And here’s the remarkable thing: the audience barely notices. Looking back, there is a moment where Grissom tells the victim, “We’ll keep trying, something will turn up eventually, it always does,” but you hear that on cop shows all the time, and I for one never noticed that the case is never mentioned again in this episode. (It would indeed be solved eventually when new evidence appeared twenty episodes later.)
Normally, it’s very unsatisfying in any story if the original dramatic question is simply abandoned, but this is another remarkable achievement of this show: they get us to admire the team’s successes and failures, and they discourage us from differentiating between the two. This is part of the show’s celebration of the scientific method: the purity of the process is more valuable than the attainment of a desired result. The fact that, by the end of the pilot, we’ve already learned to admire Grissom despite his lack of results is a testament to how successful they have been in quickly rewriting our expectations.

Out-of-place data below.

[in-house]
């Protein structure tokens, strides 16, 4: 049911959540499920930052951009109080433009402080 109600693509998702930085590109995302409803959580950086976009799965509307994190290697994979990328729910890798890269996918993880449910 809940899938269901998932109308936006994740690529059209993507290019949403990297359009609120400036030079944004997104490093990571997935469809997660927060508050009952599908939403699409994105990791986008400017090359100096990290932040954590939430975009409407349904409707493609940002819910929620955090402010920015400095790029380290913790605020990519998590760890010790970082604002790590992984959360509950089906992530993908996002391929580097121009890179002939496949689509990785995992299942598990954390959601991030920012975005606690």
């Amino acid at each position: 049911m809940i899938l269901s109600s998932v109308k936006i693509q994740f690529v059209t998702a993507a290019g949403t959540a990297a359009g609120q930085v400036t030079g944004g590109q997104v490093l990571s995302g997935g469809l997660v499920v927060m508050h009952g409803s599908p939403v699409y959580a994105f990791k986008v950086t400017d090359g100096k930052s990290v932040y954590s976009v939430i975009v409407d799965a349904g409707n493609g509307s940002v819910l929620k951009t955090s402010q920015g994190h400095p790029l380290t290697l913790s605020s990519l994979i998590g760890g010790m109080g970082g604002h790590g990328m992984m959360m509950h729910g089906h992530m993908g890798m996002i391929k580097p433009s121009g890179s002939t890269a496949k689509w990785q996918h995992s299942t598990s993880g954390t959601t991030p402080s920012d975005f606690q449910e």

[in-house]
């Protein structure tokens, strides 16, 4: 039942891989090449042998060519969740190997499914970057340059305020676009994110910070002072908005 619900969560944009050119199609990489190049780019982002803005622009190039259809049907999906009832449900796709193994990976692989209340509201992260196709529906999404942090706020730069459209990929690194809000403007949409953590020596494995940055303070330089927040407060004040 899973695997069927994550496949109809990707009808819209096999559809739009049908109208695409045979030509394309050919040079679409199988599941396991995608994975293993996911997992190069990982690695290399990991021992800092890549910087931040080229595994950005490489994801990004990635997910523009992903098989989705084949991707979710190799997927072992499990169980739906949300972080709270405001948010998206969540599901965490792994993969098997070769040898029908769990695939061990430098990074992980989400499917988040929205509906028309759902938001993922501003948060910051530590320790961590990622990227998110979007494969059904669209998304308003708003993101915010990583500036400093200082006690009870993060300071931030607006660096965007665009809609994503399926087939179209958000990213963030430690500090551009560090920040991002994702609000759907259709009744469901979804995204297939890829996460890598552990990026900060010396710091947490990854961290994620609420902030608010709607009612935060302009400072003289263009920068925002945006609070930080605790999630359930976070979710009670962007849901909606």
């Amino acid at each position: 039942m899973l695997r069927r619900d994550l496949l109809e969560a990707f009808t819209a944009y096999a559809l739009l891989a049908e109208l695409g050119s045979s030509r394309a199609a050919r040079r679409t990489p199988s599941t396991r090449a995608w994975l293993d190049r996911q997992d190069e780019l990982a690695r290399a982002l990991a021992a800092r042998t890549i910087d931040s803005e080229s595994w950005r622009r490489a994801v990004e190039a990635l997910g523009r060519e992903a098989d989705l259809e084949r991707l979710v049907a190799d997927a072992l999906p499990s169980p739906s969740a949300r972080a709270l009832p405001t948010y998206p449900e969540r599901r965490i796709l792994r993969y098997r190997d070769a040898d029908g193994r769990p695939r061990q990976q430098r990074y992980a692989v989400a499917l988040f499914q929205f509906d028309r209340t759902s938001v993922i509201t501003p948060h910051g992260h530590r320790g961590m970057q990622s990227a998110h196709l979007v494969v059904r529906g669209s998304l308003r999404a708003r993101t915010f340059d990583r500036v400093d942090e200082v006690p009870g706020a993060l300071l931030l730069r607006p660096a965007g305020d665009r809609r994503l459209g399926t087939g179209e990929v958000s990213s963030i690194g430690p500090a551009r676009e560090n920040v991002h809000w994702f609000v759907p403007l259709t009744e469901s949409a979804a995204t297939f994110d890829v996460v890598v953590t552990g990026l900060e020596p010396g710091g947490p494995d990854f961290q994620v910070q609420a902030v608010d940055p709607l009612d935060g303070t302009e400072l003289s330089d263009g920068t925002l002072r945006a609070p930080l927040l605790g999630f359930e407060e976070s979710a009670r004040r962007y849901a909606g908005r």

Rulebook Casefile: Asking the Right Dramatic Question in Groundhog Day (And Shutting Down the Wrong Questions)
In the infuriating “Lost” finale, it felt like they were saying, “Whatever, dude, let’s just say it was god or something…It’s all just an allegory anyway, so what do you care?” Groundhog Day could be characterized the same way, but it’s a master class in how to do it right. It didn’t have to answer those questions because it never asked them. There’s only one question this movie wants to ask:
- What should Phil do with his day in this town?
- Why is this happening?
- What was the one mistake that Phil made that caused him to be punished in this way?
- How did Phil become such a miserable person?
- Will Phil make amends for his lifetime of wrongs?